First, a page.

— Copyright Dorothy Sloan 2013 —
Early Railroad Map of Missouri & Eastern Kansas
Very Rare Pocket Map
389. [MAP]. WELLS, J[ohn] G[aylord]. Wells’ New Rail Road and Township Map of Missouri and Eastern Kansas from the Latest Government Surveys. J.G. Wells, 11 Beekman St. New York. 1857. Scale of Miles... Explanation [with symbols] State Capital. County Towns. Rail Roads. Proposed Rail Roads. [pictorial seal] Great Seal of the State of Missouri [below lower neat line at left] Lith. V. Keil 181 William St. N.Y. [centered below lower ornamental border] Entered according to Act of Congress, in the year 1857, by J.G. Wells, in the Clerk’s Office of the District Court of the Southern District of New York. New York, 1857. Lithograph map of Eastern Kansas, all of Missouri, and parts of Indian Territory, Nebraska, Iowa, Arkansas, and Illinois, printed on bank note paper, full hand coloring, borders in bright rose pink, ornate border of grapes, grape leaves, Native American portrait in oval at each corner; neat line to neat line: 42.8 x 63 cm; border to border: 51 x 71 cm; overall sheet size: 60 x 79 cm; folded into original green embossed cloth (14.7 x 9.5 cm), title lettered in gilt on upper cover (Wells’ New Map of Missouri and Eastern Kansas), printed yellow endpaper affixed to inside upper cover (Wells’ List of New Publications). Mild age toning to map, a few stains at top left, clean splits at a few folds (no losses), overall a fine copy with brilliant color. Uncommon (one copy of the 1858 edition located by OCLC, University of Virginia at Charlottesville).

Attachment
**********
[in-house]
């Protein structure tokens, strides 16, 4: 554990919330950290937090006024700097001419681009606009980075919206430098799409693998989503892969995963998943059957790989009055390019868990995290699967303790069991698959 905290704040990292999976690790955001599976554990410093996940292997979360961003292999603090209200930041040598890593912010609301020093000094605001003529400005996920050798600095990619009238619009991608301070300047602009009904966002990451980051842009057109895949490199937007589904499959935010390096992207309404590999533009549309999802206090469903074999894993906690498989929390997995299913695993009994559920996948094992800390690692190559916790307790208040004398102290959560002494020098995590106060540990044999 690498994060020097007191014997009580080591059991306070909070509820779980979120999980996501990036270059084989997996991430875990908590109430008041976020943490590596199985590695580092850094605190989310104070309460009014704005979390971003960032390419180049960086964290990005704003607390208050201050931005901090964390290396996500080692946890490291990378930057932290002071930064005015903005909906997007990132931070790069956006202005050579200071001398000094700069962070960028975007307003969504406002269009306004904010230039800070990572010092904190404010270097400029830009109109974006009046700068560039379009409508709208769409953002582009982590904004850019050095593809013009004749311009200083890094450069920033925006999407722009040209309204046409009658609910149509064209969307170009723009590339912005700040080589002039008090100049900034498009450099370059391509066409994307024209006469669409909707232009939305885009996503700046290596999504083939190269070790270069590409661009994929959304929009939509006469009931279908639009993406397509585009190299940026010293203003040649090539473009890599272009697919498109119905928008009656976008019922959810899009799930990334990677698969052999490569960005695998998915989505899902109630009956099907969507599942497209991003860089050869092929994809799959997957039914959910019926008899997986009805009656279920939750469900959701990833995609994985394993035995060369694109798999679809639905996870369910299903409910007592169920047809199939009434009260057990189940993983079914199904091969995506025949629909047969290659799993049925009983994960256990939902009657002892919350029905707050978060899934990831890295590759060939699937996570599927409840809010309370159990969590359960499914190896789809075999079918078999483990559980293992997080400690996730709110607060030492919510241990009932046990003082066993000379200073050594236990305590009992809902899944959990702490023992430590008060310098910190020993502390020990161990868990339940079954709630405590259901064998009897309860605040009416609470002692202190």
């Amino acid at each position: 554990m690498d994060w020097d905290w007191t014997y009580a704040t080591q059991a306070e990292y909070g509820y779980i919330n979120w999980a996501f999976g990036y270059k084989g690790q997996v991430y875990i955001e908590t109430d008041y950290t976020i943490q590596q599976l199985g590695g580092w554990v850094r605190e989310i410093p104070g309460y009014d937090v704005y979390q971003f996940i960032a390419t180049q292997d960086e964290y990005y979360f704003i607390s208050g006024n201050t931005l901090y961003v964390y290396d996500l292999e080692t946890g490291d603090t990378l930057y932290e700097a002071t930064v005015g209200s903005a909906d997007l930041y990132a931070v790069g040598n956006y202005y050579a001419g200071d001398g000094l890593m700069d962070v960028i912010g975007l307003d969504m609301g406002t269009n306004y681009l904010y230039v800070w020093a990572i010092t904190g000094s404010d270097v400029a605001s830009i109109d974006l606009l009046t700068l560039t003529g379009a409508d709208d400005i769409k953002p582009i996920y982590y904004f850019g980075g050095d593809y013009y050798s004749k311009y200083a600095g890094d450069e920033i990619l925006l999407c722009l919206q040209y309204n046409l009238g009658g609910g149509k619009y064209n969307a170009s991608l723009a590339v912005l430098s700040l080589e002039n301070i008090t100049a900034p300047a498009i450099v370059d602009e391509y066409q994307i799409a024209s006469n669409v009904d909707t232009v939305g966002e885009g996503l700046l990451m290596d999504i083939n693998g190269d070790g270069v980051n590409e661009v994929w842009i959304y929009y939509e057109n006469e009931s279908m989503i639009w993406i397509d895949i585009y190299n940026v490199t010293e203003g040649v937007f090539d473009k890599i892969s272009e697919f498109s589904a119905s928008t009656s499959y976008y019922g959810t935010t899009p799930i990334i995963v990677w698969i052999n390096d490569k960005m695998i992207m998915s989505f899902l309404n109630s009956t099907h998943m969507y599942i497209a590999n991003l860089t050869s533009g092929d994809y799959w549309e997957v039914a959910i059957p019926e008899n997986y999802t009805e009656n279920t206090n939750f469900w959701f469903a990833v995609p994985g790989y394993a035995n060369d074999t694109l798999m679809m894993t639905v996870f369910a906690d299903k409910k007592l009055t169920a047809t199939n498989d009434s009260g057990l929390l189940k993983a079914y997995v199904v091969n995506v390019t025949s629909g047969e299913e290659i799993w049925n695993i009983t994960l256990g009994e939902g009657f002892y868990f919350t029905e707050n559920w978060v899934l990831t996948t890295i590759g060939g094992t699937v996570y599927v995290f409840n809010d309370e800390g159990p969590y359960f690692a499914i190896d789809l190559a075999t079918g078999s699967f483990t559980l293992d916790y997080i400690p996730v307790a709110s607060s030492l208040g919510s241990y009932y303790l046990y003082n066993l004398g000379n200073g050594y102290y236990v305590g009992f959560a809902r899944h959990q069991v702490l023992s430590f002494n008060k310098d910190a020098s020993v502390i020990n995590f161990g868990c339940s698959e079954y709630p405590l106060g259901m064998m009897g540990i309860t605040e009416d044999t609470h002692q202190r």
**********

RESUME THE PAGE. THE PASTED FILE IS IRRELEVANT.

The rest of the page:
First edition. Not in Modelski’s railroad bibliographies, or other standard sources. Railroads began to be important in the region in the late 1850s, but ironically, the only railroad shown on this map is the Pacific Railroad Line between St. Louis (“The Gateway to the West”) and Jefferson City, with shorter trunk lines to the north and south of St. Louis. Slowly the emigrant and other trails were being replaced by railroad tracks. On the other hand, several proposed lines are indicated, such as one from Jefferson City to Kansas City, and another from Keosauqua, Iowa, to Kansas City. Tooley lists cartographer J.G. Wells (1821-1880) but notes only one map (Ohio) by him. Other located publications indicate that he was active principally in 1857. Circa 1856, Wells published a map of Kansas and Nebraska. In 1857 Wells published an extraordinary amount of material, such as pocket guides for Iowa (Howes W250), Nebraska (Howes W251), and popular guides, such as Wells’ National Hand-Book, and even a book on how to be your own attorney. Other maps by Wells in 1857 include New Sectional Map of Minnesota (1857); New Sectional Map of Kansas (1857); Kansas and Nebraska (1857); New Sectional Map of Nebraska (sold at our Auction 20 in 2007 @ $8,225). He also published an undated panoramic map of the Civil War in the 1860s (one copy located at University of Virginia at Charlottesville). The list of Wells’ forty publications on the front pastedown is impressive. The mysterious Wells’ cartographic output was short-lived and vigorous, and all his maps are very rare.
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